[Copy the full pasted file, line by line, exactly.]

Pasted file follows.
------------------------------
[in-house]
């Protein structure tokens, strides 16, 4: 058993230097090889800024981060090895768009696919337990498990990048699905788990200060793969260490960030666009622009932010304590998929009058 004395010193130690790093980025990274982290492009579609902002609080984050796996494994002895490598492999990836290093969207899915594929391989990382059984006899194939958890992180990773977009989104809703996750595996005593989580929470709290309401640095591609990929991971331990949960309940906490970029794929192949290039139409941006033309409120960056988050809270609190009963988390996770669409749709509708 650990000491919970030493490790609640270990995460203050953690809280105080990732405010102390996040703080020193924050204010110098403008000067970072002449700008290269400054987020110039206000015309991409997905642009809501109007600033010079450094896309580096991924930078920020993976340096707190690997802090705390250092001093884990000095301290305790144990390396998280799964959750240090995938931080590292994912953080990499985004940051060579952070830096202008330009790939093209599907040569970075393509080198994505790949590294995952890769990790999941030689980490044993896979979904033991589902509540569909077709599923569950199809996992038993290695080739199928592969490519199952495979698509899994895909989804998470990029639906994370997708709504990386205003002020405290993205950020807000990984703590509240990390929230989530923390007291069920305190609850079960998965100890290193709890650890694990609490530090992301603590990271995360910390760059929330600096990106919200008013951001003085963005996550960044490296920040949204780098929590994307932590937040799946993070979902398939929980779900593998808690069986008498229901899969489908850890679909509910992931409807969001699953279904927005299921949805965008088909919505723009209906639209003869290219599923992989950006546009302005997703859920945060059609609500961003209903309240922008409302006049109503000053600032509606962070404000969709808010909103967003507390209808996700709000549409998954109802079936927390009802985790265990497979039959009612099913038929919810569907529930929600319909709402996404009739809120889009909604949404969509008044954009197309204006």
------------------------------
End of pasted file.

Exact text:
[in-house]
């Protein structure tokens, strides 16, 4: 058993230097090889800024981060090895768009696919337990498990990048699905788990200060793969260490960030666009622009932010304590998929009058 004395010193130690790093980025990274982290492009579609902002609080984050796996494994002895490598492999990836290093969207899915594929391989990382059984006899194939958890992180990773977009989104809703996750595996005593989580929470709290309401640095591609990929991971331990949960309940906490970029794929192949290039139409941006033309409120960056988050809270609190009963988390996770669409749709509708 650990000491919970030493490790609640270990995460203050953690809280105080990732405010102390996040703080020193924050204010110098403008000067970072002449700008290269400054987020110039206000015309991409997905642009809501109007600033010079450094896309580096991924930078920020993976340096707190690997802090705390250092001093884990000095301290305790144990390396998280799964959750240090995938931080590292994912953080990499985004940051060579952070830096202008330009790939093209599907040569970075393509080198994505790949590294995952890769990790999941030689980490044993896979979904033991589902509540569909077709599923569950199809996992038993290695080739199928592969490519199952495979698509899994895909989804998470990029639906994370997708709504990386205003002020405290993205950020807000990984703590509240990390929230989530923390007291069920305190609850079960998965100890290193709890650890694990609490530090992301603590990271995360910390760059929330600096990106919200008013951001003085963005996550960044490296920040949204780098929590994307932590937040799946993070979902398939929980779900593998808690069986008498229901899969489908850890679909509910992931409807969001699953279904927005299921949805965008088909919505723009209906639209003869290219599923992989950006546009302005997703859920945060059609609500961003209903309240922008409302006049109503000053600032509606962070404000969709808010909103967003507390209808996700709000549409998954109802079936927390009802985790265990497979039959009612099913038929919810569907529930929600319909709402996404009739809120889009909604949404969509008044954009197309204006």